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Numerals in Yusak
This public article was written by nai888, and last updated on 26 May 2016, 00:21.
6. Telling Time
7. VerbsNumerals do not decline to match their referent unless the referent is omitted and the numeral is standing in as a noun. In such a case, the numeral declines like a noun the same way that an adjective would in the same situation. When a numeral is the noun itself (with no referent), it is treated as an abstract noun and declines accordingly.
Two-digit numbers are formed by combining the tens place number and the ones place number together, separated by the word je for “and”. For example, twenty-three is rižjefria (lit. “twenty-and-three”). Larger numbers are simply chained together (e.g. drek rižjefria is “one hundred twenty-three”). On the other hand, when the larger magnitude digit is modified, that is concatenated (e.g. rižjefriafuls draadrek riž is “twenty-three thousand eight hundred twenty”).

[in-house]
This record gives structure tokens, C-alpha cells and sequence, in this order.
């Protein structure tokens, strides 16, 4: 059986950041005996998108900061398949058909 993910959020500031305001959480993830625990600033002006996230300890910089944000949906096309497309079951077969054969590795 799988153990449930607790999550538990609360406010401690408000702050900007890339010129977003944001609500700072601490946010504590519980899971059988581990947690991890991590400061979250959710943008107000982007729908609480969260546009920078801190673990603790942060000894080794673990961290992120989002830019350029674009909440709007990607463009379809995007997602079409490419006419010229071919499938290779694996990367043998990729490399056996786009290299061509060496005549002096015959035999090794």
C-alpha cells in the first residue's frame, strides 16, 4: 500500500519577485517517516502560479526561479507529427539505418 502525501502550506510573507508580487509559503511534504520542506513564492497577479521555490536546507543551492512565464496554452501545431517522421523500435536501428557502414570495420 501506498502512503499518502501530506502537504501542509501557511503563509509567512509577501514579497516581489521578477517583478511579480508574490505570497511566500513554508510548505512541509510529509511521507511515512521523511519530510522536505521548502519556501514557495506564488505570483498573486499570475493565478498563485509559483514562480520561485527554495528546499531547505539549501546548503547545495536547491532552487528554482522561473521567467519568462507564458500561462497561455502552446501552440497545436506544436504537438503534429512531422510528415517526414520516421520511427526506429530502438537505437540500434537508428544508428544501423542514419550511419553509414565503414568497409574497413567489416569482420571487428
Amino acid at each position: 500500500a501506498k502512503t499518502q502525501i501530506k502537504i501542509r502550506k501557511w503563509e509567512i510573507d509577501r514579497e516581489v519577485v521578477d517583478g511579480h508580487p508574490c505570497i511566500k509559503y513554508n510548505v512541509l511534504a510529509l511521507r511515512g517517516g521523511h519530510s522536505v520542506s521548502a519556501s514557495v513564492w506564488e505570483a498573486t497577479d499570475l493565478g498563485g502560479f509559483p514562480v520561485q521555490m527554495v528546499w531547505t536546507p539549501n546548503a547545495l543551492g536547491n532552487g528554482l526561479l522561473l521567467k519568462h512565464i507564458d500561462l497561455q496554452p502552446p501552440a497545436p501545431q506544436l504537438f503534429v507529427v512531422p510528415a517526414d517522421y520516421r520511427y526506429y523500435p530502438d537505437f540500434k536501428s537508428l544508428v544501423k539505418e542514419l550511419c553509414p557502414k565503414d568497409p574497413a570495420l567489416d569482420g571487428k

Yusak uses the long-form counting method, where each unit after a million is a million times as big, rather than only a thousand times as big as in English. For example, “one billion” in English would be translated as fuls harna, or “one thousand million”, and “one trillion” in English would be translated as riarna, or “one billion”.
Non-cardinal numbers are derived using suffixes. The suffix is only added to the final word in the numeral.
The collective form of a numeral refers to a collective group (e.g. “pair” or “dozen”). In Yusak, it is used to denote that the group is together. For example: “There are four (cardinal) kittens” simply means that there are four kittens present, while “There are four (collective) kittens” suggests that they are of the same group, and might be translated as “There is a litter of four kittens.”